Growth in developing economies in East Asia is holding up despite tough global conditions and a slowdown in China, according to the World Bank.
The Washington-based lender lowered its growth forecast for this year for developing East Asia and Pacific countries only marginally to 6.3 per cent from 6.4 per cent, it said in a report on Monday. Growth is set to ease from an estimated 6.5 per cent in 2015, it said.
While developing nations in East Asia — from Indonesia to China — have benefited from careful economic policies, global risks are considerable and threaten the region’s outlook, the lender said. Among these are a slowdown in high-income countries, the slump in exports and financial market volatility.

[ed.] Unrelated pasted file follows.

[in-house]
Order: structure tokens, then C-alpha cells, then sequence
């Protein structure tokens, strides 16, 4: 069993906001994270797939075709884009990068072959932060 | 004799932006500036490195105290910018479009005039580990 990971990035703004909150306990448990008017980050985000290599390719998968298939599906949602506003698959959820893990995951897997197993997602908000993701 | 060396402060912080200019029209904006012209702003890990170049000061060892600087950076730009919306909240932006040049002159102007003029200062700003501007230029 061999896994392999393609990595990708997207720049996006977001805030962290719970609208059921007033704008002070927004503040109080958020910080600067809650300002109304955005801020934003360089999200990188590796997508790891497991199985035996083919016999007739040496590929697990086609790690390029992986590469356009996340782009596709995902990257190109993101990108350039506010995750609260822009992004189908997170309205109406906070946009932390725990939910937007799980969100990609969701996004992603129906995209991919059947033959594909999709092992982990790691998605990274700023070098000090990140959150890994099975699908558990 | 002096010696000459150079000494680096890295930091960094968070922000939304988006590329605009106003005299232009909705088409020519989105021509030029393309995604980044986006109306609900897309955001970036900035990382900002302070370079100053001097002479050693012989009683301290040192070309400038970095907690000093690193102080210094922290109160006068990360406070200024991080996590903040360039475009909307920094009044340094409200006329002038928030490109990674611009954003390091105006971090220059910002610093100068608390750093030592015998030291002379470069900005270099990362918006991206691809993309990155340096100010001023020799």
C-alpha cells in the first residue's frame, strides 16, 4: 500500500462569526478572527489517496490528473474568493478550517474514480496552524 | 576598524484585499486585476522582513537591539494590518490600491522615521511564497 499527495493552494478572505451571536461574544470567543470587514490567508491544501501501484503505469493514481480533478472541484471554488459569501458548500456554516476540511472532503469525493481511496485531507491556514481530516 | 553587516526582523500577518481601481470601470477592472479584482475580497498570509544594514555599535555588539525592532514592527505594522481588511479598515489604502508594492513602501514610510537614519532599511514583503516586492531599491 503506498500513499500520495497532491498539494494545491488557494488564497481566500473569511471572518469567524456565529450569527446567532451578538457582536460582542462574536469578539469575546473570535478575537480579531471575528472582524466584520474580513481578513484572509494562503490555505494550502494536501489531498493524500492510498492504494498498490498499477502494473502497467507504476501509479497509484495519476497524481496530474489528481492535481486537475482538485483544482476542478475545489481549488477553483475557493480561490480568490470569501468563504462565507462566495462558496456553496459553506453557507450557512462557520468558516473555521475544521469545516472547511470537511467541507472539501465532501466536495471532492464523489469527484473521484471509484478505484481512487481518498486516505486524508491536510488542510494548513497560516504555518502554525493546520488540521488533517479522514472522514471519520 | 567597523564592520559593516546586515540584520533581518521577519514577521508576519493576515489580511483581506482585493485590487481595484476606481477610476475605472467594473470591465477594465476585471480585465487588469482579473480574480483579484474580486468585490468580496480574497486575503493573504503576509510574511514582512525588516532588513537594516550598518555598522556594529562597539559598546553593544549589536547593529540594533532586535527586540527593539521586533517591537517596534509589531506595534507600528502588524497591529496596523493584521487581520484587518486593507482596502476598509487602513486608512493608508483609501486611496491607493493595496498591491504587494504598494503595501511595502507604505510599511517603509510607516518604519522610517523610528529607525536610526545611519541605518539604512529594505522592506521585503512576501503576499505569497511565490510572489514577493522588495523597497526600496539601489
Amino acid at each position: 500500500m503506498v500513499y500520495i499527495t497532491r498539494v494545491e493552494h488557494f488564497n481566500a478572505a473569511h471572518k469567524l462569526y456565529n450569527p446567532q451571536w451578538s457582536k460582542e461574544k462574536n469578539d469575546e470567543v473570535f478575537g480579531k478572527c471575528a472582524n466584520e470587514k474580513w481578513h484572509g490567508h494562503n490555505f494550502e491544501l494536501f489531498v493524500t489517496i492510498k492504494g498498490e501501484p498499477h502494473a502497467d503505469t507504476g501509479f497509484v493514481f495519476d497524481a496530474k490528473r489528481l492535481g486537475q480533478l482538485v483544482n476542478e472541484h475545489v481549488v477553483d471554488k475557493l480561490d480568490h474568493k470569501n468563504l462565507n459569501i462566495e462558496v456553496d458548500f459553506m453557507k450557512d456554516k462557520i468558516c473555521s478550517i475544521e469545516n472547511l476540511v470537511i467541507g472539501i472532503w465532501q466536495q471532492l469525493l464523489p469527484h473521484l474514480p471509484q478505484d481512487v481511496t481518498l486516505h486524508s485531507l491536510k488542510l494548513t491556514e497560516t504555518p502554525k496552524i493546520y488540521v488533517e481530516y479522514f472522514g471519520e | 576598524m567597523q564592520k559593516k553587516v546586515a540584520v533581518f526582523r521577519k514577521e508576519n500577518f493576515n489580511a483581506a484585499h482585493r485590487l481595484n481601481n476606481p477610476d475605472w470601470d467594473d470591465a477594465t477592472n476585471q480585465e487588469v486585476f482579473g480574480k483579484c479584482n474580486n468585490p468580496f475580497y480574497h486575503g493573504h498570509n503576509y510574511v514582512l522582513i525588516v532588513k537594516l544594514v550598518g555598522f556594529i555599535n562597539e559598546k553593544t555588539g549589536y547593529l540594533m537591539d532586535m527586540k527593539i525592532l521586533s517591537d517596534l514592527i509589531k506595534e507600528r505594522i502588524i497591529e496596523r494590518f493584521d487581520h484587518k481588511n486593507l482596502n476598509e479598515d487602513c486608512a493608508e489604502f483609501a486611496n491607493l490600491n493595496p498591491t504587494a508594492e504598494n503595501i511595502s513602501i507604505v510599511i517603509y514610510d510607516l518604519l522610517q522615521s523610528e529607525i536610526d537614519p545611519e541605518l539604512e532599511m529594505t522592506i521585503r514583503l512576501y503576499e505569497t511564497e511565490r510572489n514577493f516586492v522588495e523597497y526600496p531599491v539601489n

“Policy makers have less room to maneuver,” Sudhir Shetty, chief economist of the World Bank’s East Asia and Pacific region, said in a statement. “Countries should adopt monetary and fiscal policies that reduce their exposure to global and regional risks, and continue with structural reforms to boost productivity and promote inclusive growth.”